Amazon-owned self driving car start up Zoox has unveiled its new autonomous robotaxi, which serves as a direct rival to the Cruise Origin robotaxi that General Motors unveiled in January.
The Zoox robotaxi is smaller than the Cruise Origin, but serves the exact same purpose. The company hopes to one day deploy the autonomous robotaxi on public roads to create a new driverless ride-hailing service to compete with Uber and Lyft, a model that has been touted as the future of urban transportation by many in the industry.
Power in the Zoox robotaxi comes from a 133 kWh battery pack, which has enough juice for 16 hours of continuous operation. The top speed is 75 mph, a potential sign that Zoox has engineered the vehicle with highway driving in mind. The interior, meanwhile, features two inward-facing bench seats with cupholders and wireless phone charging mats between each of the seats. A screen mounted on the sides of the seat gives each passenger easy access to the climate and audio controls and also allows them to track their trip in real time.
One way the Zoox robotaxi differs from Cruise Origin is with regard to its steering system. The Zoox vehicle has individual wheel motors and bi-directional and four-wheel steering, allowing it to make sharp turns and other complex maneuvers that may be beneficial in tight city centers.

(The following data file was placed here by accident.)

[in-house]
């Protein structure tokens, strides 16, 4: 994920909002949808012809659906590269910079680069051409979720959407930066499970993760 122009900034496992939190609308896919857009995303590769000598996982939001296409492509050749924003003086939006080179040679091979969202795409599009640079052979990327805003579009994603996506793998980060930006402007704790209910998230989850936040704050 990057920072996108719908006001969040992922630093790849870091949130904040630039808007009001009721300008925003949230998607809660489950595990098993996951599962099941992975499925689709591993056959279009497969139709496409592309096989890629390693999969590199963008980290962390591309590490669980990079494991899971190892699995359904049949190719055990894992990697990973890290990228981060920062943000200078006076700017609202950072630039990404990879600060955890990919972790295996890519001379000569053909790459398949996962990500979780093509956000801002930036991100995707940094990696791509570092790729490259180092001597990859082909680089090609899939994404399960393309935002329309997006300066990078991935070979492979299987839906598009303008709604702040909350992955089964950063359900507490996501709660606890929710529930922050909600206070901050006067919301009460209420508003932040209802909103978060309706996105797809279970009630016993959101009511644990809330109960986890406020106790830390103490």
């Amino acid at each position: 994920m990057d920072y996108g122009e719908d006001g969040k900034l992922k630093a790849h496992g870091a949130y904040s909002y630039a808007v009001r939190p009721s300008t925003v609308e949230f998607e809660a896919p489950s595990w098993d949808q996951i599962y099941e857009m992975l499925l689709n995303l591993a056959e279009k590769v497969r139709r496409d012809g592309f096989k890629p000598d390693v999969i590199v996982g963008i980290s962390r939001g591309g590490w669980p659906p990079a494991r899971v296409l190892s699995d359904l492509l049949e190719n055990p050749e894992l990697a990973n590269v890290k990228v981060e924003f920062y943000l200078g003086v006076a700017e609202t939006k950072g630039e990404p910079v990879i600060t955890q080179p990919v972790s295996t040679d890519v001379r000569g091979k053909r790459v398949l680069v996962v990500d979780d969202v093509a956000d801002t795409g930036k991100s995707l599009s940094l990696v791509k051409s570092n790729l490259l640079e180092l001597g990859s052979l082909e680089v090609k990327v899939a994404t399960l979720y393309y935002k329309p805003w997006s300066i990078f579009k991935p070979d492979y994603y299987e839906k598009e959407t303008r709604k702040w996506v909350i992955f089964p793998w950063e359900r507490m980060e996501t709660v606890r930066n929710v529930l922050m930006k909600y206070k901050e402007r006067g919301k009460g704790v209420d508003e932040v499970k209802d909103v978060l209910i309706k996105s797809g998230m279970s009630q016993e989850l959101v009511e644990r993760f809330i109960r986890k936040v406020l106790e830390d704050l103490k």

Zoox is currently testing its new robotaxi at its headquarters in Foster City, California and in San Francisco and Las Vegas. The company did not say when it plans to launch the autonomous ride hailing service.
Amazon purchased Zoox in June in a deal purported to be worth roughly $1 billion. At the time, Amazon Global Consumer CEO Jeff Wilke claimed Zoox is “working to imagine, invent, and design a world-class autonomous ride-hailing experience,” and said the company is “excited to help the talented Zoox team to bring their vision to reality in the years ahead.”
The Cruise Origin may be on track to beat the Zoox robotaxi to market. GM has been developing its autonomous hardware array and software on a fleet of Chevy Bolt EV prototypes in San Francisco for a few years now and plans to put the Origin into production by late 2022. It recently began deploying test vehicles without operators behind the wheel on public roads in San Francisco, as well.